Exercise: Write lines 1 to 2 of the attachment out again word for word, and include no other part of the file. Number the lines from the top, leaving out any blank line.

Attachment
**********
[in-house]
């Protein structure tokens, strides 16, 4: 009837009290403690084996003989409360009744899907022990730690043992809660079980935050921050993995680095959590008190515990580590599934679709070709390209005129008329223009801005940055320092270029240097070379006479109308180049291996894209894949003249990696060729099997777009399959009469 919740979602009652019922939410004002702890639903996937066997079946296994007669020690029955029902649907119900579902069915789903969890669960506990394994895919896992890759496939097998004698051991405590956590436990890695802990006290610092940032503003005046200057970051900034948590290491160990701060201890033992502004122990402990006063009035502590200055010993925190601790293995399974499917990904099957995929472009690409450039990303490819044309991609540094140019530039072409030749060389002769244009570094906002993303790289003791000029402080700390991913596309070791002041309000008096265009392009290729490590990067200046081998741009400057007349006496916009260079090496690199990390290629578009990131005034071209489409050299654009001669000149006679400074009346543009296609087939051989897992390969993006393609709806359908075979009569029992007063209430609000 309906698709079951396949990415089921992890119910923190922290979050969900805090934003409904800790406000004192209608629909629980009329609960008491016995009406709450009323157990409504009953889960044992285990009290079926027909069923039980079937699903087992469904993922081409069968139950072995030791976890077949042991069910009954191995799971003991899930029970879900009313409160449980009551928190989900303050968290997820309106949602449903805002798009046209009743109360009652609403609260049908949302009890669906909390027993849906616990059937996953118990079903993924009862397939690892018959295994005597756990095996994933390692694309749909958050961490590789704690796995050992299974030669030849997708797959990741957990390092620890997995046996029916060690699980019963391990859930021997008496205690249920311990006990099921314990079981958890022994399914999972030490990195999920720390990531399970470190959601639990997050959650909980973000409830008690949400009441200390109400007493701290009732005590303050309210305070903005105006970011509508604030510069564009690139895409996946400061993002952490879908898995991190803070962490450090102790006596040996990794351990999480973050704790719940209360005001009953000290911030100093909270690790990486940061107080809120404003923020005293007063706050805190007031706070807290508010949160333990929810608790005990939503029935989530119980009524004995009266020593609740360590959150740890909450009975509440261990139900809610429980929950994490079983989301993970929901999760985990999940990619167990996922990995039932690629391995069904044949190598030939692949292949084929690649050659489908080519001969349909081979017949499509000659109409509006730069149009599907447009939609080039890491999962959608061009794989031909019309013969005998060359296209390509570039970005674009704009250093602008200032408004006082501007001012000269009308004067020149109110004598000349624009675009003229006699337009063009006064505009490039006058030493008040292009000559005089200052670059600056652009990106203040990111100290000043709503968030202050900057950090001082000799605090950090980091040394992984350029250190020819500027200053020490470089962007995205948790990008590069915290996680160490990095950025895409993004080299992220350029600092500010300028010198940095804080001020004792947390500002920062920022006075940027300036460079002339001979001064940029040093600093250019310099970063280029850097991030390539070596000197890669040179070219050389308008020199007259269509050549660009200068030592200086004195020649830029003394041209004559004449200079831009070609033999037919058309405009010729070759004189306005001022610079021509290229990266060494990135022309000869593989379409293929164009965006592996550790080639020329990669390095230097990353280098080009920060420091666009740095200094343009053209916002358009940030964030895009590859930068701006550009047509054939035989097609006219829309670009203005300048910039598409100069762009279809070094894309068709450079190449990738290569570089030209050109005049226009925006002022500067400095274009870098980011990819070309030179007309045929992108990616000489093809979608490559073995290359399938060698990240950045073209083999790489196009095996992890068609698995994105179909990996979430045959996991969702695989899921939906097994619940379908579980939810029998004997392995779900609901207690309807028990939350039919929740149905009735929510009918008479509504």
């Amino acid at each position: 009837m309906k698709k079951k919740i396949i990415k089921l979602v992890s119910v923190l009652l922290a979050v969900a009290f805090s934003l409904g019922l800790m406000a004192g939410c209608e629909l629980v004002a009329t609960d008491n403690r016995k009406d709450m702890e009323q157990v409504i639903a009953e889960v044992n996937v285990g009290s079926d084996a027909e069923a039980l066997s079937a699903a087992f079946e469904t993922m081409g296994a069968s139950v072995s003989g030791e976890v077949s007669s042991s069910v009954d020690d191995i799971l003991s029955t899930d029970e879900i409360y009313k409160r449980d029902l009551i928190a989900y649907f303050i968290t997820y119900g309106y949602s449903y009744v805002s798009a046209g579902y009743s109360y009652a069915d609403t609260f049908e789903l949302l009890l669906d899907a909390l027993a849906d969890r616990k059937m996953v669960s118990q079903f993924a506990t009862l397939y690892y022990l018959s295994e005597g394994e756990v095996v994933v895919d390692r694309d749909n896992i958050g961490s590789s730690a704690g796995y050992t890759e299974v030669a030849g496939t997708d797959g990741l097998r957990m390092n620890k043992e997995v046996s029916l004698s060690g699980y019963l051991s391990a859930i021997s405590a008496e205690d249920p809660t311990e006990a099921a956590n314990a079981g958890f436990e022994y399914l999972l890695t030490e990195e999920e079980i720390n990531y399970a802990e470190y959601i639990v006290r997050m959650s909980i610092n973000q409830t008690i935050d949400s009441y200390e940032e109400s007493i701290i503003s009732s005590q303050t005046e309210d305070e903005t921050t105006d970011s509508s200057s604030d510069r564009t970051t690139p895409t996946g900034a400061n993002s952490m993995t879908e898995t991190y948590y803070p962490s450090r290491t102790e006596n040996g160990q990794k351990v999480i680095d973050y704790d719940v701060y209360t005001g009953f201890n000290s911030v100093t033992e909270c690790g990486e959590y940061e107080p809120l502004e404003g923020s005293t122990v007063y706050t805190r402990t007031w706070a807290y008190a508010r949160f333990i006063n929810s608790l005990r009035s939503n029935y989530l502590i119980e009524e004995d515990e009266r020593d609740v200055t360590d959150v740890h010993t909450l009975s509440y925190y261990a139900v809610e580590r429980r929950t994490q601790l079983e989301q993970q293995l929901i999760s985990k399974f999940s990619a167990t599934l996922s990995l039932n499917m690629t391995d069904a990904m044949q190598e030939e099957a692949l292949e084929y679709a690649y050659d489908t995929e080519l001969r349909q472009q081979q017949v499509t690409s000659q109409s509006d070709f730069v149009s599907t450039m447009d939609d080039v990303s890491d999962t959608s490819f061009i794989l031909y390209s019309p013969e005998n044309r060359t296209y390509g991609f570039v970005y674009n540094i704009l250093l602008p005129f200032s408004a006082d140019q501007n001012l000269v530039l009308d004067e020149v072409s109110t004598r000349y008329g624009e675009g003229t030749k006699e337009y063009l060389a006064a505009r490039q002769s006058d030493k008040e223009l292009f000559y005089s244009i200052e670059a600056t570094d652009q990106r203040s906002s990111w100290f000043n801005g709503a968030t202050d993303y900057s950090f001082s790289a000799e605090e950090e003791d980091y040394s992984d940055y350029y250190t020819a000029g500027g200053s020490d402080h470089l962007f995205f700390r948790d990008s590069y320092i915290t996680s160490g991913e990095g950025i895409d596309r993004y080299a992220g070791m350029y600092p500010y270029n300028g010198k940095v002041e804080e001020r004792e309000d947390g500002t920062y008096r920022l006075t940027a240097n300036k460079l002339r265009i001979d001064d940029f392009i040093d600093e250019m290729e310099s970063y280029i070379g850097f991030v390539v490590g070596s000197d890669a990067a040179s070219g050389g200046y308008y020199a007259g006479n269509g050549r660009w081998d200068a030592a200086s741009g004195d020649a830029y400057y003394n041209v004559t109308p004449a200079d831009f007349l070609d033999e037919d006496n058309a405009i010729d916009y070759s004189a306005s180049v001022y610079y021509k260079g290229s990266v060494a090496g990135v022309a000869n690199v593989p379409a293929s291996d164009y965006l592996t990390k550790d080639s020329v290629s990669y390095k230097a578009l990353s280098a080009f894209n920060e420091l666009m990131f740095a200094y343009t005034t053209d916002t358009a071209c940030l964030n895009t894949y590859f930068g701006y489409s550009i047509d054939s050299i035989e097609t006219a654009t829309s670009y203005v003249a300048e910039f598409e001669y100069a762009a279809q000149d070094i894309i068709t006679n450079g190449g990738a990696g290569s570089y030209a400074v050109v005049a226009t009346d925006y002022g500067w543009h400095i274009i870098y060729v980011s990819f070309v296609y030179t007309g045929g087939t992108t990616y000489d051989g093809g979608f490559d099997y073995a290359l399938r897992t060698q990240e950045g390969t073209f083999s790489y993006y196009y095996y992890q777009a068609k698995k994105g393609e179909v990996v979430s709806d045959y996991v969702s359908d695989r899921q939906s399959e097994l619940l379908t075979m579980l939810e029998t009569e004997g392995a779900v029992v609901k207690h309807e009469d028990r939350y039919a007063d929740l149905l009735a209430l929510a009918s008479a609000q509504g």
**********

[in-house]
């Protein structure tokens, strides 16, 4: 009837009290403690084996003989409360009744899907022990730690043992809660079980935050921050993995680095959590008190515990580590599934679709070709390209005129008329223009801005940055320092270029240097070379006479109308180049291996894209894949003249990696060729099997777009399959009469 919740979602009652019922939410004002702890639903996937066997079946296994007669020690029955029902649907119900579902069915789903969890669960506990394994895919896992890759496939097998004698051991405590956590436990890695802990006290610092940032503003005046200057970051900034948590290491160990701060201890033992502004122990402990006063009035502590200055010993925190601790293995399974499917990904099957995929472009690409450039990303490819044309991609540094140019530039072409030749060389002769244009570094906002993303790289003791000029402080700390991913596309070791002041309000008096265009392009290729490590990067200046081998741009400057007349006496916009260079090496690199990390290629578009990131005034071209489409050299654009001669000149006679400074009346543009296609087939051989897992390969993006393609709806359908075979009569029992007063209430609000 309906698709079951396949990415089921992890119910923190922290979050969900805090934003409904800790406000004192209608629909629980009329609960008491016995009406709450009323157990409504009953889960044992285990009290079926027909069923039980079937699903087992469904993922081409069968139950072995030791976890077949042991069910009954191995799971003991899930029970879900009313409160449980009551928190989900303050968290997820309106949602449903805002798009046209009743109360009652609403609260049908949302009890669906909390027993849906616990059937996953118990079903993924009862397939690892018959295994005597756990095996994933390692694309749909958050961490590789704690796995050992299974030669030849997708797959990741957990390092620890997995046996029916060690699980019963391990859930021997008496205690249920311990006990099921314990079981958890022994399914999972030490990195999920720390990531399970470190959601639990997050959650909980973000409830008690949400009441200390109400007493701290009732005590303050309210305070903005105006970011509508604030510069564009690139895409996946400061993002952490879908898995991190803070962490450090102790006596040996990794351990999480973050704790719940209360005001009953000290911030100093909270690790990486940061107080809120404003923020005293007063706050805190007031706070807290508010949160333990929810608790005990939503029935989530119980009524004995009266020593609740360590959150740890909450009975509440261990139900809610429980929950994490079983989301993970929901999760985990999940990619167990996922990995039932690629391995069904044949190598030939692949292949084929690649050659489908080519001969349909081979017949499509000659109409509006730069149009599907447009939609080039890491999962959608061009794989031909019309013969005998060359296209390509570039970005674009704009250093602008200032408004006082501007001012000269009308004067020149109110004598000349624009675009003229006699337009063009006064505009490039006058030493008040292009000559005089200052670059600056652009990106203040990111100290000043709503968030202050900057950090001082000799605090950090980091040394992984350029250190020819500027200053020490470089962007995205948790990008590069915290996680160490990095950025895409993004080299992220350029600092500010300028010198940095804080001020004792947390500002920062920022006075940027300036460079002339001979001064940029040093600093250019310099970063280029850097991030390539070596000197890669040179070219050389308008020199007259269509050549660009200068030592200086004195020649830029003394041209004559004449200079831009070609033999037919058309405009010729070759004189306005001022610079021509290229990266060494990135022309000869593989379409293929164009965006592996550790080639020329990669390095230097990353280098080009920060420091666009740095200094343009053209916002358009940030964030895009590859930068701006550009047509054939035989097609006219829309670009203005300048910039598409100069762009279809070094894309068709450079190449990738290569570089030209050109005049226009925006002022500067400095274009870098980011990819070309030179007309045929992108990616000489093809979608490559073995290359399938060698990240950045073209083999790489196009095996992890068609698995994105179909990996979430045959996991969702695989899921939906097994619940379908579980939810029998004997392995779900609901207690309807028990939350039919929740149905009735929510009918008479509504």